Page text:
No. 21 Wake is again a fork in road for Terps

'01 turning point, N.C. stop caps tough UM stretch

College Basketball

January 23, 2002|By Gary Lambrecht | Gary Lambrecht,SUN STAFF

WINSTON-SALEM, N.C. - The last time the Maryland Terrapins visited Wake Forest, their season was slipping away, and the Terps went on to mark a turning point that propelled them toward their first Final Four.

The No. 3 Terps have established higher ground this time around, and they are counting on experience to pull them through a tough road stretch and keep them tied with top-ranked Duke atop the Atlantic Coast Conference standings.

Tonight's game with No. 21 Wake Forest should reveal a bit more about how much Maryland (14-3, 4-1) is growing. This is its third game in six days and its third road trip in four ACC outings, which means the Terps' legs will be tested.

Count on the injury-hampered Demon Deacons to apply defensive pressure and force the tempo. First-year coach Skip Prosser, a disciple of Virginia's Pete Gillen who loves to press and create easy baskets, has had limited success with that style, while working with a squad largely raised on the grinding, half-court, slowdown approach of Dave Odom.

Odom is now coaching at South Carolina. Prosser, who came to Winston-Salem by way of Xavier and Loyola (Md.), is working with a team that Maryland coach Gary Williams says is the most athletic in the conference.

Wake Forest (13-5, 3-2), which has lost to Maryland in six of its past seven tries and has not beaten the Terps in nearly three years, needs a victory to avoid possibly falling out of the Top 25 for the first time this season. The Demon Deacons are coming off back-to-back road losses against Virginia and Duke by a combined 35 points.

Neither team is playing its best defense at the moment. The Terps came out flat against Clemson, surrendered 11 three-point baskets in the first half and trailed with under five minutes left before pulling away to a 99-90 victory at Cole Field House on Sunday night - two days after allowing 99 points in a 21-point loss at Duke. Wake Forest has given up an average of 94.5 points in its two straight defeats.

"Overall, we've played good defense, but it's just like everybody else. You go through periods where you don't play it as well as you can play it. Where we were [mentally] at the start of that [Clemson] game, I'm not sure," said Williams, who also wants Maryland to reassert itself on the glass after getting out-rebounded, 50-40, by Clemson.

"We don't have to make our defense better. We just have to get it back to where it was."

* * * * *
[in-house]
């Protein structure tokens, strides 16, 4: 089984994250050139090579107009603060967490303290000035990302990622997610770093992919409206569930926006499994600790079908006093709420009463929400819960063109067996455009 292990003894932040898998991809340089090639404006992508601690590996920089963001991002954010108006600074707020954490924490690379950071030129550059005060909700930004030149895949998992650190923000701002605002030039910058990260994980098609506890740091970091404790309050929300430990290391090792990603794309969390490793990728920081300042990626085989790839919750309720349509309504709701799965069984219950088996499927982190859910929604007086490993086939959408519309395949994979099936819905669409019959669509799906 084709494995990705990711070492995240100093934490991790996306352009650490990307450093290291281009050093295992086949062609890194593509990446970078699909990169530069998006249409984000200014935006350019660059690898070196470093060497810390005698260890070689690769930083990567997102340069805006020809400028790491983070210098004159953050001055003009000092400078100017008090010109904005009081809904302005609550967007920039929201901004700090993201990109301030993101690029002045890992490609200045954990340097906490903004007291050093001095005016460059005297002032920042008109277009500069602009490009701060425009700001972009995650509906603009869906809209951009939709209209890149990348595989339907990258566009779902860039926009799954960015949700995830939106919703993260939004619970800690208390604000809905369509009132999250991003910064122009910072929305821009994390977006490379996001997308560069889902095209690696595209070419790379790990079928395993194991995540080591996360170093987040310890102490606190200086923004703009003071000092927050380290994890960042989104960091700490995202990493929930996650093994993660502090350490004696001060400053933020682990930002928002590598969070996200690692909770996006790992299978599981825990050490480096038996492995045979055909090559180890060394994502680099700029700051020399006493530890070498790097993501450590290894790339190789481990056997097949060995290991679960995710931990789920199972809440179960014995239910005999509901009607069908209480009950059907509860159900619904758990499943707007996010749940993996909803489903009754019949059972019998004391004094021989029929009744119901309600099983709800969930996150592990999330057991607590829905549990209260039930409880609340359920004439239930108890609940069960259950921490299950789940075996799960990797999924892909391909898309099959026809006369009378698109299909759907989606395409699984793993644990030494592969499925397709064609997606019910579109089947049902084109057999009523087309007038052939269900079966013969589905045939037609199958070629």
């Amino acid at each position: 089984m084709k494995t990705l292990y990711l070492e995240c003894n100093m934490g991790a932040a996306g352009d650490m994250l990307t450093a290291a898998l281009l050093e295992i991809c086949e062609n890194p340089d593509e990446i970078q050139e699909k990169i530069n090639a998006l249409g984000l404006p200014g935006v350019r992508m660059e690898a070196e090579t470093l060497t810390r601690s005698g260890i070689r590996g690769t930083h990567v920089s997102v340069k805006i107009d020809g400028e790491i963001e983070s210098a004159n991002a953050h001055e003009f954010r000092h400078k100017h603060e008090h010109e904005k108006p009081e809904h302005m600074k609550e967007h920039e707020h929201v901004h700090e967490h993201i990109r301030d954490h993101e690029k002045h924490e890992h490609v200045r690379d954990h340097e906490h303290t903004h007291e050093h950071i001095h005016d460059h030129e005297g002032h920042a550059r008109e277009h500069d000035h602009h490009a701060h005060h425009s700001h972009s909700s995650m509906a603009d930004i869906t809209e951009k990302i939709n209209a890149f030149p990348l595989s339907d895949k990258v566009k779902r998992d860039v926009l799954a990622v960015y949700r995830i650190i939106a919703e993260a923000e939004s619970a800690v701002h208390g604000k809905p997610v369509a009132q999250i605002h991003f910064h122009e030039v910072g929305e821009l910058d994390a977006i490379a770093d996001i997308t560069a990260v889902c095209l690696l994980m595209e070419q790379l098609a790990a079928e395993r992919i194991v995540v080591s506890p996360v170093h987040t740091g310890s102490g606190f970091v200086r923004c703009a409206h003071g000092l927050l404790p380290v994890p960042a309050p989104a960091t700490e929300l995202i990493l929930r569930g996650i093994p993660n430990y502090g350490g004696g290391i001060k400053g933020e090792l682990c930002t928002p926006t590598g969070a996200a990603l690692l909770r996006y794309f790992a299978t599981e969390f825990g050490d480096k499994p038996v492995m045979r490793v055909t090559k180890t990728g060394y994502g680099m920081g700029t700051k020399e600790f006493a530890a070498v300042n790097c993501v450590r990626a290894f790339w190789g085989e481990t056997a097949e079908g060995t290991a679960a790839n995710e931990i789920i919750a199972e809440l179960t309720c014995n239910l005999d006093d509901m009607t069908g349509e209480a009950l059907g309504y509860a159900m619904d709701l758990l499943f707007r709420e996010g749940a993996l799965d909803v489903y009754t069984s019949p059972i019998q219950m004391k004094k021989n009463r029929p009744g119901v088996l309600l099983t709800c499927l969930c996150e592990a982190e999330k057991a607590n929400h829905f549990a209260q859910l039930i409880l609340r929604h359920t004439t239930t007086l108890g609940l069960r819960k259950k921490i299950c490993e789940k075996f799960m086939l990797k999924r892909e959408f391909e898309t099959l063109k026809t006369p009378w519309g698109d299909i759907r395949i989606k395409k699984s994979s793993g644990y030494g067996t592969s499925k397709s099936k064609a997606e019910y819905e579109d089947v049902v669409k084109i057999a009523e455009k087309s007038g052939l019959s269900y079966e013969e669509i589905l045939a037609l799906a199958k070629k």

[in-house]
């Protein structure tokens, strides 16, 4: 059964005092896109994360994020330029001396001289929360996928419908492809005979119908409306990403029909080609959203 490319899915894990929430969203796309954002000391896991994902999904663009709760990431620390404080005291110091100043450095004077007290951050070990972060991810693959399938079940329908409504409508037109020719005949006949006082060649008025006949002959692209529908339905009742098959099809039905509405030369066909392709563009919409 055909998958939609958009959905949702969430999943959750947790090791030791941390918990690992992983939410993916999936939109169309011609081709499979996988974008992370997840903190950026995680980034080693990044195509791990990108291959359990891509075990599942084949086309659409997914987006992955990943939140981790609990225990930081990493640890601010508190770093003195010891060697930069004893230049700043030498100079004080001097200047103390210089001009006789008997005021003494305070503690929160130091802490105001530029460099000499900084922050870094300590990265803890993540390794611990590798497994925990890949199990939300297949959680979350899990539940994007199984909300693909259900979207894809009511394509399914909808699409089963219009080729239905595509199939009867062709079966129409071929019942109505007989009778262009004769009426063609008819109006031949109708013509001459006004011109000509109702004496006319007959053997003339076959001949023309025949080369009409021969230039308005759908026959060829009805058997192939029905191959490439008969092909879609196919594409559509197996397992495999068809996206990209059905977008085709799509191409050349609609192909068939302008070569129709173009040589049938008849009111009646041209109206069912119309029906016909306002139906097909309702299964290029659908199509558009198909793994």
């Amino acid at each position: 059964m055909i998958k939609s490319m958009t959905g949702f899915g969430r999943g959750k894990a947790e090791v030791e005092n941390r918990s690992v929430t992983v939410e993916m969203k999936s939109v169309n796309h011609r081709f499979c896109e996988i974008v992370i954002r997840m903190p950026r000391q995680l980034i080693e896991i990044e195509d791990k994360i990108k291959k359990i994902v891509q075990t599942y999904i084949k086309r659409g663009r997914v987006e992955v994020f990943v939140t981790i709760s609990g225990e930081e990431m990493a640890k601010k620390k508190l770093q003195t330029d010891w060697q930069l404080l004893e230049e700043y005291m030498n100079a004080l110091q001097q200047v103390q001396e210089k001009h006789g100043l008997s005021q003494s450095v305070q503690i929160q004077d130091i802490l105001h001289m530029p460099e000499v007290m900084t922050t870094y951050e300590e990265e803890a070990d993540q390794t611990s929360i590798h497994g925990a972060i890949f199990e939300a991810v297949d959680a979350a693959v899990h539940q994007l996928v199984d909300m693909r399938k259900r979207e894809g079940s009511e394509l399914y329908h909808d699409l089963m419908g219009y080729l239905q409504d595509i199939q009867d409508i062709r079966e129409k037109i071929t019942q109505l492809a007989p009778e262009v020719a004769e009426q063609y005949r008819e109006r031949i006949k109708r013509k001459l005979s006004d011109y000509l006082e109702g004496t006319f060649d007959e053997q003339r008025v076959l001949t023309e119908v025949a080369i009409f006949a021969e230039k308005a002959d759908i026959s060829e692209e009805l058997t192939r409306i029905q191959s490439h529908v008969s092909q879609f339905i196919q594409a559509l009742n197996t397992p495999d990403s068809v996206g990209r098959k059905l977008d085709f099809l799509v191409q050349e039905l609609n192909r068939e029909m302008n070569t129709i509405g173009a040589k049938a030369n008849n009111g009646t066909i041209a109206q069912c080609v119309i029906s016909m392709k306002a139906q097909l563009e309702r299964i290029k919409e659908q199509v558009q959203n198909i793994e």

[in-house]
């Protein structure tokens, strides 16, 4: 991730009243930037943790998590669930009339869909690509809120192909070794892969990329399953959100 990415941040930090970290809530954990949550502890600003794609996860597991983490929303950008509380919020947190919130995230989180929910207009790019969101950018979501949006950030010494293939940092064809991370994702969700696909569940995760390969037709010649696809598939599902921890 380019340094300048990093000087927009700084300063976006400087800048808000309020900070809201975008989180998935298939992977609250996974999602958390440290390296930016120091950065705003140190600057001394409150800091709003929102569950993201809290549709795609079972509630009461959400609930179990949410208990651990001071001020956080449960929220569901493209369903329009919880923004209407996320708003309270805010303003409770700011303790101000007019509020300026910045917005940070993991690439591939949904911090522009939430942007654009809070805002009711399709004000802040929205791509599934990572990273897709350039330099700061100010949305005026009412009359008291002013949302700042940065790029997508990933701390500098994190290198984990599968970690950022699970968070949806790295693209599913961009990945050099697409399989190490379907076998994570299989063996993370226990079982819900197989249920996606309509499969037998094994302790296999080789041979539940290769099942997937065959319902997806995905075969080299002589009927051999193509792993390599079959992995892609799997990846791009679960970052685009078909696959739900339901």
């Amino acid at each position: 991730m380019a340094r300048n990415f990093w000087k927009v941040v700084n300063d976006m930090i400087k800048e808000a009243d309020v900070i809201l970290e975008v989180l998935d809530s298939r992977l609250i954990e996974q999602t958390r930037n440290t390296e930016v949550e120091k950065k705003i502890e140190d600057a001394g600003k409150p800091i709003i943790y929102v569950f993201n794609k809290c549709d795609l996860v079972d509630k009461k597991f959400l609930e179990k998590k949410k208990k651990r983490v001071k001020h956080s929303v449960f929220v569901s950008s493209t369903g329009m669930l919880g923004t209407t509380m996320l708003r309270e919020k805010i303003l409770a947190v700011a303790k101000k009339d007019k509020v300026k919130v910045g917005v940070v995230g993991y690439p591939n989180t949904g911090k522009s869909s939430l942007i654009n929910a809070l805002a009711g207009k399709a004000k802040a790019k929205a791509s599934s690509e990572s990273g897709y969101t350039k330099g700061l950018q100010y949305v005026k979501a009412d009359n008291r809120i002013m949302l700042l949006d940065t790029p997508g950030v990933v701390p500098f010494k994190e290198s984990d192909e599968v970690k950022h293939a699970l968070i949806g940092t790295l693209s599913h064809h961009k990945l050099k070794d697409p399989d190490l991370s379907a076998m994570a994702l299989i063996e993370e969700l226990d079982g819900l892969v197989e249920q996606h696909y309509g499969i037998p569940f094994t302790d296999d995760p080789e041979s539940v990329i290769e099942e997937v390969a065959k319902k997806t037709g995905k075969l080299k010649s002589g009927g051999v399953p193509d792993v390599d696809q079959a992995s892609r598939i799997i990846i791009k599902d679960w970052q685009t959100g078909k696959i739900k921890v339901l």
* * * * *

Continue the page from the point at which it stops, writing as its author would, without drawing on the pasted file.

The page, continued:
"We held Virginia to 86 (points) and we held Duke to 103," countered Prosser, mocking his team's recent failures. The Demon Deacons gave up 61 first-half points in Durham. "We haven't been combative enough defensively. We have our own defensive problems. For us to worry about Maryland's defense would be foolhardy."

While Wake Forest tries to avert its first three-game skid under Prosser, the Terps will try to repeat history after posting a three-game sweep of the Demon Deacons a year ago. Maryland stopped major bleeding last Feb. 17 at Joel Memorial Coliseum, where its frontcourt dominated Wake, as the Terps left a 1-5 skid behind and began a 10-2 finish that would end in the national semifinals.

With senior center Lonny Baxter and the ever-improving Chris Wilcox - he could soon pass Baxter as the team's leading rebounder -down low, Maryland will try to outmuscle the veteran tandem of Darius Songaila (16.6 ppg, 7.9 rpg) and Antwan Scott (10.5 ppg, 5.2 rpg) once again. Scott is playing with a dislocated finger on his non-shooting hand.

It will be interesting to see how much junior Maryland backup center Ryan Randle contributes, especially with junior Tahj Holden in such a funk. Randle produced seven points and six rebounds in only 12 minutes at Duke, then played only seven minutes against Clemson. Holden, who went scoreless at Duke, has scored one basket in his past three games.

"Ryan is earning playing time. He can rebound with anybody on our team," Williams said. "I've got to find a way to get him and Lonny on the floor at the same time."

The Terps also need Byron Mouton and Drew Nicholas (26 points in his last two games) to contain 6-6 small forward Josh Howard, an emerging star in the league. Howard, bothered by a bruised hip, leads the ACC in offensive rebounds and is averaging 14.1 points.

On the perimeter, Maryland figures to counter the dangerous Craig Dawson (41 percent three-point shooter) effectively with Juan Dixon, and the Terps are counting on junior point Steve Blake to exploit Wake's inexperience. Senior Edwin Murray sat out the second half of the Duke loss with a deep thigh bruise and could watch promising freshman Taron Downey from the bench tonight.

"We want to be a team that teams don't look forward to playing. By and large, we've been that," Prosser said. "Duke is as good as any team we've seen. I think we're going to see the same thing when we play Maryland."

Terps tonight

,, Opponent: Wake Forest

Site: Joel Memorial Coliseum, Winston-Salem, N.C.

Time: 7:30

TV/Radio: ESPN2/WBAL (1090 AM)

Line: Even

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